When I first stumbled upon then Hudson, NY based experimental rockers Palm last year when they opened up for genre-defying heroes Buke & Gase, they were already a bit ahead of themselves playing new songs they hadn’t even set down to track yet, largely ignoring those from an EP that had released merely months before. It was a curious dilemma of not having any sort of reference point when describing to people who were not at that show what in the hell I had just witnessed–and why exactly my aural palate was forever changed that night. Over the last year and a half the quartet have sort of caught up to themselves. Many of those songs that endeared them to me in the first place have since been put to tape and soon I’ll be able to hear them in a way that doesn’t include following the young band around the east coast.
While Palm may have attempted to throw you off their scent with their Ostrich Vacation EP released earlier this year on JMC Aggregate, their debut full length Trading Basics is the home for several of those songs that caused my mouth to gape and my head to bang that fateful night in the Spring of 2014. “Crank”, the first single from their upcoming record, is a more than appropriate introduction to Palm who always seem to be in a constant state of agitated reinvention. “Crank” from its very beginning phrase is all anxious forward momentum. There are complicated, interlocking layers but instead of luxuriating on them self-congratulatory, the track is more concerned with its unrelenting plod to the finish. Even when it seems like it isn’t. “Crank” is a track that zigs when you expect it to zag – it bobs and weaves out of the way of listener expectation even as it builds to the climax its brisk pacing and layer stacking foreshadow. Eve Alpert contributes vocals but in a sense they’re treated as another layer – rather than bearing down or leading the track in any particular direction, they follow the undulating course until, sensing the impending collapse, they pull out just in time for everything to majestically bowl over.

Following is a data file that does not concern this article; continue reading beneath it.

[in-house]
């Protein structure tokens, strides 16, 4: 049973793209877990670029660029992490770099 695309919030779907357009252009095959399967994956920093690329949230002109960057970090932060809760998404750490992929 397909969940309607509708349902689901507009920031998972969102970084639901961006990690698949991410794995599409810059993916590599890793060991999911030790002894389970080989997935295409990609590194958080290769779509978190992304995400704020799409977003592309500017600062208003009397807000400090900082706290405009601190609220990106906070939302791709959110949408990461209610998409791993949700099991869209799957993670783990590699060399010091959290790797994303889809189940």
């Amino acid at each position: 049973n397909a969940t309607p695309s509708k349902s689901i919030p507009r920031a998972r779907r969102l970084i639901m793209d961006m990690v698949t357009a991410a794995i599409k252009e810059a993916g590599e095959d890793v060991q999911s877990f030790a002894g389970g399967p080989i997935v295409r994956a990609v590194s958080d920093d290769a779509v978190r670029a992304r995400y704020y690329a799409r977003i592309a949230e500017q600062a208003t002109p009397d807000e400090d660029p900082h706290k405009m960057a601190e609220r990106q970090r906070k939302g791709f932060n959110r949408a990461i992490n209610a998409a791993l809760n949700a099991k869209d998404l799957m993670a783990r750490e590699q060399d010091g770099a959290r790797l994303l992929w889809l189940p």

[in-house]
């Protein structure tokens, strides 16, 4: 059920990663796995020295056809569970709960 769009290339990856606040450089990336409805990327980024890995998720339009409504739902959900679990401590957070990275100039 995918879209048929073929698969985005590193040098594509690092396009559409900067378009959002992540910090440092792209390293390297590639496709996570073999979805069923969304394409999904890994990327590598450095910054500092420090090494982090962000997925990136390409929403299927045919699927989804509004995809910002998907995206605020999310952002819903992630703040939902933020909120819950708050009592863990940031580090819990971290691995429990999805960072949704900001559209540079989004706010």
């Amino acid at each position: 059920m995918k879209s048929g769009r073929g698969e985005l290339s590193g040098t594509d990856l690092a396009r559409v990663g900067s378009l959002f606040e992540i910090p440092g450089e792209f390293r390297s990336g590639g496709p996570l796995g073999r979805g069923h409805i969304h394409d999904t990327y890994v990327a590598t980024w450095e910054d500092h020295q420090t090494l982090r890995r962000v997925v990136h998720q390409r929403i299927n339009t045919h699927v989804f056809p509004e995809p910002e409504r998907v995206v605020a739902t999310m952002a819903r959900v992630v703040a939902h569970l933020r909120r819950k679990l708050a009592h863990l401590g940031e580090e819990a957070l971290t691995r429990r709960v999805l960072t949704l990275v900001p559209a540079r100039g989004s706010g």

Palm’s debut full length Trading Basics dropped November 6th via Inflated and Exploding in Sound Records. Grab it here »
Every once in a while you’re lucky enough to stumble upon a band that makes your jaw drop and the filthiest, most heartfelt expletive spring to mind. Chicago quartet Oshwa are such a band. Introduced to them earlier this year via a single live session video for their song “Old Man Skies”, it pretty much defies explanation (except for me being a ginormous idiot) why I didn’t deep dive into them sooner. But better late than never seems tailor made for a band of Oshwa’s caliber; intense and exciting but for now anyway possible to overlook.
Oshwa belong in a tier that’s among my favorite to discover: those with an almost unquantifiable sound. Genres don’t really stick to them, although upon a revisited listening I heard in them a kindredness with Brooklyn’s Celestial Shore. Not that they’re making music all similar but Oshwa’s tendency to play fast and loose with meter and tempo with interlocking, complex mathematic instrumental parts does align them with Celestial Shore’s underlying aesthetic. And yet, while Oshwa pursues a purposefully challenging musical style, there’s an undeniable catchiness. Oshwa are experimentalists yes but their music isn’t completely impenetrable. Take “Old Man Skies” whose appeal lies not only in the way singer Alicia Walter disassembles and distorts the mantra-like lyrics but also in her own voice. It’s not done with any sort of effects but rather naturally, Walter contorting them into angular shapes much like the guitar that accompany them; bowed, bent, and gracefully arched into unmistakably beautiful formations. At its heady climax – Walter recounts and recites all of the presented lyrics backwards, casting them out into something altogether different.
Releasing their debut full length record Chamomile Crush back in 2013, they’re just about due for a follow up. We’ll keep you posted.
Lolipop Records shares this gem by Portland, Oregon’s Psychomagic, taken from the Los Angeles label’s latest cassette comp World Peas (Vol. I), which you can grab at their shop for just a few bucks. Great nostalgic Lou Reed vibes ahead:
Editor’s note (that’s me!): Wow, haven’t posted since mid July? Thus marks the end of a much needed, impromptu, unannounced-but-now-rectified summer hiatus. Y’all shouldn’t have been on the computers much anyway, right? Right. Now let’s get cranking on those fall mixes, turn up the wood stoves and add some roughage to our diets. We’re in this for the long-haul.